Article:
Part of the reason that Gore’s song became an anthem for many young women was the luck of timing. The same year the song made it to second place on the charts, only to be toppled by the Beatles “I Wanna Hold Your Hand,” the Civil Rights Act finally outlawed sex discrimination.
In the following years women fought hard for equality. Women successfully fought for gains in economic freedom, as well as the freedom to regulate their own fertility or choose their sexual partners without fear of reprisal. Women wanted to control their own bodies.
Much of what they fought for fortunately became a reality long before my daughter was born.
She was fortunate enough to grow up in an era where women could be bus drivers and CEOs and even run for president, something that my teenage self could not imagine would happen so soon. It pleases me that today, most young men and women grow up believing a woman has agency over her own life and might be admired for her accomplishments.
When G-Eazy raps over the Gore cover song, he sings about how Grace is the finest woman he knows and that he’d love to take her shopping and dress her up in Yves St. Laurent but she’s not having any of it. She doesn’t want to be dressed up like a Barbie doll. She can’t be bought. She has her own money. She also tells him she is free to choose her romantic partners. She will not cede any of her liberty. He is favorably impressed. Here’s what he says.
Re-really though, honestly
I get bored of basic (No)
She’s the baddest, straight up vicious, texting her asking her
If she’s alone and if she’d sent some pictures, she said no (what)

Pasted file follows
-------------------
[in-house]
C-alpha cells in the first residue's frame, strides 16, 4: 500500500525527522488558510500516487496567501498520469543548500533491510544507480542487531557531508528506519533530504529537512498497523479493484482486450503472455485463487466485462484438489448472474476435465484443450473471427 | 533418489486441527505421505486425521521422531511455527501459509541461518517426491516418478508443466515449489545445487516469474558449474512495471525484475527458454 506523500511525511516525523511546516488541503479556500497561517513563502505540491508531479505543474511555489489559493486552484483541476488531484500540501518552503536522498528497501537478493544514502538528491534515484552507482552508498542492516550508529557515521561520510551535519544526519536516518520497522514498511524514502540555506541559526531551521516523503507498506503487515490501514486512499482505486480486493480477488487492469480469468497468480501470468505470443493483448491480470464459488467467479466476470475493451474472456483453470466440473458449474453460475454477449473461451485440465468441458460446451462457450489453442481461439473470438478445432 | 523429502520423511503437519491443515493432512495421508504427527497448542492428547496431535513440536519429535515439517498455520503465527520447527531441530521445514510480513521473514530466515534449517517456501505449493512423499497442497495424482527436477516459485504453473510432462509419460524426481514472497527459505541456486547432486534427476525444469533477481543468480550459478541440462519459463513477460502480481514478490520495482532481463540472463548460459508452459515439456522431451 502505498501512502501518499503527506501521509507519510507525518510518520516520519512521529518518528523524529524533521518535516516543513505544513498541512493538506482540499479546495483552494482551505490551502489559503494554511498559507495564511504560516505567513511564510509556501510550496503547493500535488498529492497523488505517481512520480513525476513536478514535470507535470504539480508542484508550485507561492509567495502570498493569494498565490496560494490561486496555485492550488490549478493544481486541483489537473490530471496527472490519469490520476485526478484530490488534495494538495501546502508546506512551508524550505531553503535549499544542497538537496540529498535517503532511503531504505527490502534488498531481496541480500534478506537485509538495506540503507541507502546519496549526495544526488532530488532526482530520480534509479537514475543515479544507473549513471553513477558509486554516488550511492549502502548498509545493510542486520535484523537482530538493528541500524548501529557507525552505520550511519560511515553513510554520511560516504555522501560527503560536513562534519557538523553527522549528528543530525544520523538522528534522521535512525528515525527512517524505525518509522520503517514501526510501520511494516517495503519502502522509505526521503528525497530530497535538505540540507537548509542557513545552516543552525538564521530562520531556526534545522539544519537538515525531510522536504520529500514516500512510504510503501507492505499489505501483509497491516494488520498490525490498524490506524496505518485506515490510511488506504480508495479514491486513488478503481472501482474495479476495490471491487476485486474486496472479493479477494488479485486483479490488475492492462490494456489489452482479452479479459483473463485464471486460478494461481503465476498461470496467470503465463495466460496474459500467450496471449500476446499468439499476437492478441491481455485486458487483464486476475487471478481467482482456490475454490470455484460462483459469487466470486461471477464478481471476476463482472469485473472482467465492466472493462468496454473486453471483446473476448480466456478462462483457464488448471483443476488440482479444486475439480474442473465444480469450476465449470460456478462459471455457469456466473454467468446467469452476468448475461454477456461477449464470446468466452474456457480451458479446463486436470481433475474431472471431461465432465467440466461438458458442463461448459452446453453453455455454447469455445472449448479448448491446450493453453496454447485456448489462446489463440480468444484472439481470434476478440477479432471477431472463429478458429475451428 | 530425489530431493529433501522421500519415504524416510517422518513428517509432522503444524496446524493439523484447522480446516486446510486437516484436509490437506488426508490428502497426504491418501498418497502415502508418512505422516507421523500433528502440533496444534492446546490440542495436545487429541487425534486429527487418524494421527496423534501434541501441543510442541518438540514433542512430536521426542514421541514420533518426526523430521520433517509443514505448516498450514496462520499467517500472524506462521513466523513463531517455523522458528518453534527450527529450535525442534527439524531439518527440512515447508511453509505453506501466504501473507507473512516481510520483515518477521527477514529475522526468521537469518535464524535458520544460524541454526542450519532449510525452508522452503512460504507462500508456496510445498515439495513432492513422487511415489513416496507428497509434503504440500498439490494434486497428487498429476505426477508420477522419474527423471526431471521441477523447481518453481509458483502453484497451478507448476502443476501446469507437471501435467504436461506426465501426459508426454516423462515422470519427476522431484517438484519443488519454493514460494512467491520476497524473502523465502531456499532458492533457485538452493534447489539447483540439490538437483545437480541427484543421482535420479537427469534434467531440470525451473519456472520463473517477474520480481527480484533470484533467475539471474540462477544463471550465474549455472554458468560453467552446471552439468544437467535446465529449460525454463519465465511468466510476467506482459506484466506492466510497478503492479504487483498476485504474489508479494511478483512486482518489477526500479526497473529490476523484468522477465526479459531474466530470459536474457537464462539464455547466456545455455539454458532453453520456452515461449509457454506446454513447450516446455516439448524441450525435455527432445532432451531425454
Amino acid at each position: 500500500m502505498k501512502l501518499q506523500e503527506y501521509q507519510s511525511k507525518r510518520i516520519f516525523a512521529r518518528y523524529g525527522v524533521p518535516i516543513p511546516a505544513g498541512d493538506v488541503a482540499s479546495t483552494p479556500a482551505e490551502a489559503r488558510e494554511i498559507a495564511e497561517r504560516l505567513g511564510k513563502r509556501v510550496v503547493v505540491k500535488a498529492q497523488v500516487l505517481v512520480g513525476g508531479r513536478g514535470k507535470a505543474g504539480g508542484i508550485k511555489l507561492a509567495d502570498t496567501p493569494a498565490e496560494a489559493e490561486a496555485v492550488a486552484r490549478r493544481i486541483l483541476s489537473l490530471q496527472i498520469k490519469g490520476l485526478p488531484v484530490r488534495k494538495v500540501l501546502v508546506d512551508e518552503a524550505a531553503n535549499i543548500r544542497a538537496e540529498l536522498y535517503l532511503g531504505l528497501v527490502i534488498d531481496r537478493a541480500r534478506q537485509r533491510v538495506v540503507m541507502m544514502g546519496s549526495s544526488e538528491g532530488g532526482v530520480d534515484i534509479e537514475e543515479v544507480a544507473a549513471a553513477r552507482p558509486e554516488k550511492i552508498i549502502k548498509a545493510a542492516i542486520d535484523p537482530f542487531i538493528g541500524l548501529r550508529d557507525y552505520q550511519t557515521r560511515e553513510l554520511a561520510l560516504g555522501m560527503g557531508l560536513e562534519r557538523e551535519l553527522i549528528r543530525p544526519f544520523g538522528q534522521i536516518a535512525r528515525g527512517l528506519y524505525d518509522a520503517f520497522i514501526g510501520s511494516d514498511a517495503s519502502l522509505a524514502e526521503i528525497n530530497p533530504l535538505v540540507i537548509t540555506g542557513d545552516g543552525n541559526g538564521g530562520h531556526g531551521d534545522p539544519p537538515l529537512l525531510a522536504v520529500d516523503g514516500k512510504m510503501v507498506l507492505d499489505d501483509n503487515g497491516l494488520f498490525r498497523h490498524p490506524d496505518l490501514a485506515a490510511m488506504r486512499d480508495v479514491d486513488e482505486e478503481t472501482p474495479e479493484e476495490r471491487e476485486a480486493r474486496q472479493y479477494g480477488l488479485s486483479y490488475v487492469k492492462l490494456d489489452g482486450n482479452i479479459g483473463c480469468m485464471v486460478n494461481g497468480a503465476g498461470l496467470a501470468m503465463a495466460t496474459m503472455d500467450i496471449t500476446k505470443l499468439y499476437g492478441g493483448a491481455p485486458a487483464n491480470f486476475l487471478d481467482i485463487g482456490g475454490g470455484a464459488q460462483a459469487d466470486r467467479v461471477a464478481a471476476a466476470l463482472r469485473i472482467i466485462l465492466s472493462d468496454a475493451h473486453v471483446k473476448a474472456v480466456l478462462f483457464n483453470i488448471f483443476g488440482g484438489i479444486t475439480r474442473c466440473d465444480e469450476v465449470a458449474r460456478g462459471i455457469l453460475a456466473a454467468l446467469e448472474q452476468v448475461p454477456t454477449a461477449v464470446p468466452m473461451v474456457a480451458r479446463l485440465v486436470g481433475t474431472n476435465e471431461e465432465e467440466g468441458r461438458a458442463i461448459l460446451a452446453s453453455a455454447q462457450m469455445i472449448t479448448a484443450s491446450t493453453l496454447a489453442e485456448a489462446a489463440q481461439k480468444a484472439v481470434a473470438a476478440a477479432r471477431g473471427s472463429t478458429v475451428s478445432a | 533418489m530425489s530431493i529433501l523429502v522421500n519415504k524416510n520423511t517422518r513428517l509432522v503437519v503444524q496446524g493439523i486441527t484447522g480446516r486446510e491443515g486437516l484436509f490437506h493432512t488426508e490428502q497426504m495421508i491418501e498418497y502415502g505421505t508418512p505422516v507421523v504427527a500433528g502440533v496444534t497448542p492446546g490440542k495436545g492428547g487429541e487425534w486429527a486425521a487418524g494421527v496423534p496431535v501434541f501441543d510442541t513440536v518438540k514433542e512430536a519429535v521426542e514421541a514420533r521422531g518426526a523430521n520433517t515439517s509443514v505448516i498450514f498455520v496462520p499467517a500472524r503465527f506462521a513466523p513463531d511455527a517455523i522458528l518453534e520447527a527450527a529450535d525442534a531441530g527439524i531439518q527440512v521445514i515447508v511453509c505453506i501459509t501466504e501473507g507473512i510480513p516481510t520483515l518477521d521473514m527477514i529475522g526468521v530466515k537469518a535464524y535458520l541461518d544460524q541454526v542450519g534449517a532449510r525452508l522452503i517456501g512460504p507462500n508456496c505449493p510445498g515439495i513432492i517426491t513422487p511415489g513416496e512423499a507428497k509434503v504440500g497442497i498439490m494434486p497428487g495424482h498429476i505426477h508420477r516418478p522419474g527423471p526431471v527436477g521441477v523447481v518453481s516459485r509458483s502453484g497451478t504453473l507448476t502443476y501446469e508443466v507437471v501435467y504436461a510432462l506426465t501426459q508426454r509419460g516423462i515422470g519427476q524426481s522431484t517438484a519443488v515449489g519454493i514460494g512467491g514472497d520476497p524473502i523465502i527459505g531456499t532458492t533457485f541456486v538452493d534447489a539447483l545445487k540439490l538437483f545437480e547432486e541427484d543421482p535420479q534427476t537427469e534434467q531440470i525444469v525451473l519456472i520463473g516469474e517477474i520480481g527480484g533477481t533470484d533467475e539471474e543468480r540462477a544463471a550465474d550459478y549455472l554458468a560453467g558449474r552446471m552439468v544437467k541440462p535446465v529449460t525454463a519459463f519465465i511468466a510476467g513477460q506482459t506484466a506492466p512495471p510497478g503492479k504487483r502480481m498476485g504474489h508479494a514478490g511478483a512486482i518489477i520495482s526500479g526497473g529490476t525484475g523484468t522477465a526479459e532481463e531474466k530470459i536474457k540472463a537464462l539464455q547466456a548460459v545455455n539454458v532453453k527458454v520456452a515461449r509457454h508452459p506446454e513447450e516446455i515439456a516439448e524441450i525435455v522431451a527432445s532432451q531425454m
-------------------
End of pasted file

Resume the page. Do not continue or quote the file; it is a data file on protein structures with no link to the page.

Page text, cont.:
Well goddamn, she said come over and see it for yourself
Never asking for your help, independent woman
She ain’t for the shelf”
Not A Woman For The Shelf
Nothing about G-eazy’s rap overlay surprises my daughter. She is not surprised that a man might be positively moved by a woman’s moxie and independence. She grew up surrounded by proud independent women and the men who loved them for it. She considers making decisions about her body to be her inalienable right. She would never let a man define her.
Maybe that’s why my daughter does not get my fascination with this cover. She thinks Grace’s character is not saying anything revolutionary and the fact that her independence fascinates and attracts G-Eazy is par for the course.
Maybe you had to be there, back in 1964, when a woman’s independence and sexual liberty turned men off and was thought more of an aberration. Even Gore, who defiantly sang that song, was not brave enough to defy the conventions of the time. It took her decades to speak up about her own sexual orientation. In 2005 she announced that she had been in a committed relationship with another woman since 1982. Her career would never have survived that admission in 1964.
Gore’s Life Not One She Wanted To Flaunt
Leslie Gore died in February 2015, only a month before Grace and rapper G-Eazy released their new version, which was also produced by Quincy Jones. The Grace-G-eazy version reached first place on the ARIA charts, peaked at number four on the UK Singles Chart, and is featured in the the soundtrack of the film “Suicide Squad.”
I’m happy that Grace and G-Eazy redefined that song for me. I’m also happy my daughter does not think there’s anything unusual about being strong and being loved for it. G-eazy sings, “she’s the baddest, I would love to flaunt,” and I like it that women can now be bad and still be good. While gender equality sometimes proceeds at a snail’s pace, progress is in the details.